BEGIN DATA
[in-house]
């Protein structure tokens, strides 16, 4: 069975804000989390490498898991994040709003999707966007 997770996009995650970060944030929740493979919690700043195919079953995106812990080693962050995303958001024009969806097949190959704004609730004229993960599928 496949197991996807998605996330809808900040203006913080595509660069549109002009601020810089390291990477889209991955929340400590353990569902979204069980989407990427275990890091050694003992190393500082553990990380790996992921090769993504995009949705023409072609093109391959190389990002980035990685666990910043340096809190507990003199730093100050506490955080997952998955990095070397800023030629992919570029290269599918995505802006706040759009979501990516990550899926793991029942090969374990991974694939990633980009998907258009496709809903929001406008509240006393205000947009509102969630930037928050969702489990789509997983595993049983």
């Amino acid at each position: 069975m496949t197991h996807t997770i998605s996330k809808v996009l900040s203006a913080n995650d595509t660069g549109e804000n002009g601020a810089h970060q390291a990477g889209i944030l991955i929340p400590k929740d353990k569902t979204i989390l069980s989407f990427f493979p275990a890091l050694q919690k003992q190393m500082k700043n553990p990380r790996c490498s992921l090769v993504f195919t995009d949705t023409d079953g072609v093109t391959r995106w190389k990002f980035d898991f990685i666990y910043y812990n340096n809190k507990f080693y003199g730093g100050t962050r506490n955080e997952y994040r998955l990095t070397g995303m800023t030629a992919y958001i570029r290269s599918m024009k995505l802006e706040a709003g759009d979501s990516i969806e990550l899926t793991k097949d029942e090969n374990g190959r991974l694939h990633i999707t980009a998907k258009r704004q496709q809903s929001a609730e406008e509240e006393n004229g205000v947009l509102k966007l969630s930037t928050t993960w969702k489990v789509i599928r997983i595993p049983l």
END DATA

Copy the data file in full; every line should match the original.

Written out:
[in-house]
């Protein structure tokens, strides 16, 4: 069975804000989390490498898991994040709003999707966007 997770996009995650970060944030929740493979919690700043195919079953995106812990080693962050995303958001024009969806097949190959704004609730004229993960599928 496949197991996807998605996330809808900040203006913080595509660069549109002009601020810089390291990477889209991955929340400590353990569902979204069980989407990427275990890091050694003992190393500082553990990380790996992921090769993504995009949705023409072609093109391959190389990002980035990685666990910043340096809190507990003199730093100050506490955080997952998955990095070397800023030629992919570029290269599918995505802006706040759009979501990516990550899926793991029942090969374990991974694939990633980009998907258009496709809903929001406008509240006393205000947009509102969630930037928050969702489990789509997983595993049983």
């Amino acid at each position: 069975m496949t197991h996807t997770i998605s996330k809808v996009l900040s203006a913080n995650d595509t660069g549109e804000n002009g601020a810089h970060q390291a990477g889209i944030l991955i929340p400590k929740d353990k569902t979204i989390l069980s989407f990427f493979p275990a890091l050694q919690k003992q190393m500082k700043n553990p990380r790996c490498s992921l090769v993504f195919t995009d949705t023409d079953g072609v093109t391959r995106w190389k990002f980035d898991f990685i666990y910043y812990n340096n809190k507990f080693y003199g730093g100050t962050r506490n955080e997952y994040r998955l990095t070397g995303m800023t030629a992919y958001i570029r290269s599918m024009k995505l802006e706040a709003g759009d979501s990516i969806e990550l899926t793991k097949d029942e090969n374990g190959r991974l694939h990633i999707t980009a998907k258009r704004q496709q809903s929001a609730e406008e509240e006393n004229g205000v947009l509102k966007l969630s930037t928050t993960w969702k489990v789509i599928r997983i595993p049983l």